Honchos on the hub Scottish Publicist Presenter Promoter Rob Ellen's is a Americana music world stravaiger. travelling in his Medicine Show Radio Moose Mobile seeking out independently minded music across the New and old worlds.
Medicine Show Records offer you this single from our good friend and Highland Legend Davy Cowan as our Christmas gift.
Davy Cowan will be stravaiging through Texas in March with The Medicine Show Radio Moose Mobile.
From his album "The Journey'" about the Holy Town of Invergordon. (Oh I Believe In You Believe In Me)
For the video of this song youtu.be/i2RSmHIeiZQ
Here are some of the artists we are helping "Look for Europe"
A full integrated conventional and digital media promotion service for the independently minded musician.
The M. stands for Mark but with two other Mark Lucas musicians out there this particular Mark has launched his solo career under a simple M. Born in Kentucky, he has been surrounded by traditional music all his life, latterly earning his keep in a folk duo and then in roots group Billyblues. That sounds like it all led to this point; he's spent the last couple of years working on the songs contained on Dust and on the companion album which will follow later in the year.
More a distillation than an exploration, the ten songs on Dust evoke an old America in pretty much the way The Band did all those years ago. This is not to say that this music sounds like The Band, it's just that he succeeds in evoking a world before six-lane highways and palaces to consumerism without ever playing strictly traditional music. If the overall sound reminds me of anyone, it's probably Lyle Lovett but the man experiments with so many different sounds over the course of the album, it's his distinctly rough-edged, bruised vocal that is the unifying characteristic. There are some guest spots from various musicians, notably some very fine fiddle playing that lights up the one traditional song, "Lost John". However, Mark says on his website that mostly he worked on these songs by himself, striving to get a particular sound that he wanted and for that reason it feels to me that these songs might sound quite different played live by a full band. As good as the production is I can't help feeling there's a bit of verve missing that would come from a band striking sparks off each other.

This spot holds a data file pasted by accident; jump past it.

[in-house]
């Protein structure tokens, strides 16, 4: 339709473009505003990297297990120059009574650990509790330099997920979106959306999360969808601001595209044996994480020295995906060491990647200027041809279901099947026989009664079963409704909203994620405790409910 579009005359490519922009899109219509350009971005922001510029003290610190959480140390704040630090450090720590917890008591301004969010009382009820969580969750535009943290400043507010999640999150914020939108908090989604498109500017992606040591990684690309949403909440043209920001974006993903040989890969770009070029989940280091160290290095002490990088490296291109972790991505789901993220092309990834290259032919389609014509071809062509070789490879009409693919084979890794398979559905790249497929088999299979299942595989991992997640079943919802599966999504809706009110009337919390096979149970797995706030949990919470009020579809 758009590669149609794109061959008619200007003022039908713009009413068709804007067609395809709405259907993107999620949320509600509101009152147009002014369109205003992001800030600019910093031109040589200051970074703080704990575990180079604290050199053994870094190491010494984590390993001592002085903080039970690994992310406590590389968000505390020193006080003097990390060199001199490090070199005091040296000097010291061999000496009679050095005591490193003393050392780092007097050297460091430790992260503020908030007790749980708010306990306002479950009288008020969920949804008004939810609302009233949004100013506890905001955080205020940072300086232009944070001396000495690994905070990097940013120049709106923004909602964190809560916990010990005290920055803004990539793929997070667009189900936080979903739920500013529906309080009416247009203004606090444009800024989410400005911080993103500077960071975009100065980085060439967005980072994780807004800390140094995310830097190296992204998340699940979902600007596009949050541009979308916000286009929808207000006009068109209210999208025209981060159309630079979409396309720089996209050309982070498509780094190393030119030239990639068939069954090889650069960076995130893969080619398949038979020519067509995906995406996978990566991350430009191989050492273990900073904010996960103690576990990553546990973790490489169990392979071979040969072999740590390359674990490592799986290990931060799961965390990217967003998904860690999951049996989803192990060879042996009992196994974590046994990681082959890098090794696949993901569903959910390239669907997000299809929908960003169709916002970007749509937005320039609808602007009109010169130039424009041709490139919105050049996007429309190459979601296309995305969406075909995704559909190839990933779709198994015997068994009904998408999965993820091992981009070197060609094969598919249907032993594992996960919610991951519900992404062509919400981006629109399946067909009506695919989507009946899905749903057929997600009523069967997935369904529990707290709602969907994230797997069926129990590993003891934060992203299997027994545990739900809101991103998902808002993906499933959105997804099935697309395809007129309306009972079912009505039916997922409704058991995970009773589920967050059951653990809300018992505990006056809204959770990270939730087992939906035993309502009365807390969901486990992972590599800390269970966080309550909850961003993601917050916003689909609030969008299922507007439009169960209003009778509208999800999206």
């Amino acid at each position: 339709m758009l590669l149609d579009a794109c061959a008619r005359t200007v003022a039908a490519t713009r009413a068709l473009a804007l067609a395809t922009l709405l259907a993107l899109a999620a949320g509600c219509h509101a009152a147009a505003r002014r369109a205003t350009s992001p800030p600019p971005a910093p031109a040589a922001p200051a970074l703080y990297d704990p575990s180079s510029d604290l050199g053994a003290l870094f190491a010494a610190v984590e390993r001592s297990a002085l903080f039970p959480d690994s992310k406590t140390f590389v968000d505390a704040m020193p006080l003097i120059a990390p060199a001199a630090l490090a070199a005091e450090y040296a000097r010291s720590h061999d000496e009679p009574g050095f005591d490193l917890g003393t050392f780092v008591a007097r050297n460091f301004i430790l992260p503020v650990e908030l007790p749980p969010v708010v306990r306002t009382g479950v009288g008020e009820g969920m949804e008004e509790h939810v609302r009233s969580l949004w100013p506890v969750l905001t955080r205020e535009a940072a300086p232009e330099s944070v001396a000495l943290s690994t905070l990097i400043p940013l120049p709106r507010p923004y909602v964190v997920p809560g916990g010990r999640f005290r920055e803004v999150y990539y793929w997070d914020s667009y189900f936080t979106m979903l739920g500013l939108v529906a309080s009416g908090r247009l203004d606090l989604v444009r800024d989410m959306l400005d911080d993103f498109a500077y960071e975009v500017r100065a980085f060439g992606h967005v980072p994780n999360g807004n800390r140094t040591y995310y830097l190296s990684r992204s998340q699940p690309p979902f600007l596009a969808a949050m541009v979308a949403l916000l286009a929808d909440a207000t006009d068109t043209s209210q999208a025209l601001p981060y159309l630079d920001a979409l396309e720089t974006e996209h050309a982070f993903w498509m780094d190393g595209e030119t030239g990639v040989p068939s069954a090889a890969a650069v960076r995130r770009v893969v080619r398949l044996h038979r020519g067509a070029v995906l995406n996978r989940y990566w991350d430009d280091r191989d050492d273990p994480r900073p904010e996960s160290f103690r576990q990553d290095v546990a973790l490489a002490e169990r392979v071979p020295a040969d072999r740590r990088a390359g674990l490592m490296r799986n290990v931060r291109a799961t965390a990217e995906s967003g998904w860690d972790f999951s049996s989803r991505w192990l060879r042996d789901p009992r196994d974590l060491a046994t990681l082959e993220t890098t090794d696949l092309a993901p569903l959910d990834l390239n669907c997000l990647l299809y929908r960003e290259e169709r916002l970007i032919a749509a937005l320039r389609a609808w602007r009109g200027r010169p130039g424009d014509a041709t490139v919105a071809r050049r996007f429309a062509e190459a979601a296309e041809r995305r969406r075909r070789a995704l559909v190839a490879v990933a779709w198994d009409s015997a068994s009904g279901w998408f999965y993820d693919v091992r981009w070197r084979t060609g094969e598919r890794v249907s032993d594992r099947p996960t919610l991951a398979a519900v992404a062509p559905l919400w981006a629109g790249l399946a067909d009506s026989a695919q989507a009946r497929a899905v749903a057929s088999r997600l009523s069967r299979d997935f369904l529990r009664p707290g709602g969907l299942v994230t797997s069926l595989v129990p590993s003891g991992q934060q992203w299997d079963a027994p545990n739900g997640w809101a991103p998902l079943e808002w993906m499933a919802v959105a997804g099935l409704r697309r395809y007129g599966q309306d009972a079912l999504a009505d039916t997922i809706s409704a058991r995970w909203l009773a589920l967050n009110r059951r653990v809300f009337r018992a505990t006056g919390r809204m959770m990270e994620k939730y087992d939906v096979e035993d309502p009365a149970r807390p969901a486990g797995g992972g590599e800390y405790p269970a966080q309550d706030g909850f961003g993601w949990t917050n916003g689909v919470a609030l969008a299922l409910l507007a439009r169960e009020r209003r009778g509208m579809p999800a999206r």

Mark's songs cover a wide range of subject matter; there's some very contemplative songs that have a quiet, poetic beauty about them. "Last Things" deals with the emotions involved as you tidy away the things left behind by someone recently departed; "Dust" contemplates the old sense of wonder a small-town kid would have on his weekly visit to the picture house, whilst "Gold" is a little more elusive but seems to deal with that bittersweet joy felt in experiencing transient beauty. The livelier songs are just as varied and if you were going to get up and dance to them, like as not it'd be old-style foot stomping barn dancing that would come naturally. His lyrics are maybe lighter on their feet than his music - he avoids the simple tune in favour of seeking out more depth. "Bivouac Of The Dead" is his setting of some old words and is about as straightforward a tune as he allows himself but even this has some brief stops in it and some space for some ghostly atmospherics.
I don't suppose there's too much chance of it happening in the near future on this side of the Atlantic but it would be fascinating to hear these songs performed live with a full band; there's so much going on I can imagine it being a richly satisfying experience and in the song "Down In The Swamp" he's got a natural showstopper, a Little Feat style cheerfully irreverent stomp that could be stretched out long into the night with everyone up and dancing.
Mark Lucas on FSR http://flyinshoes.ning.com/profile/MarkThorntonLucas
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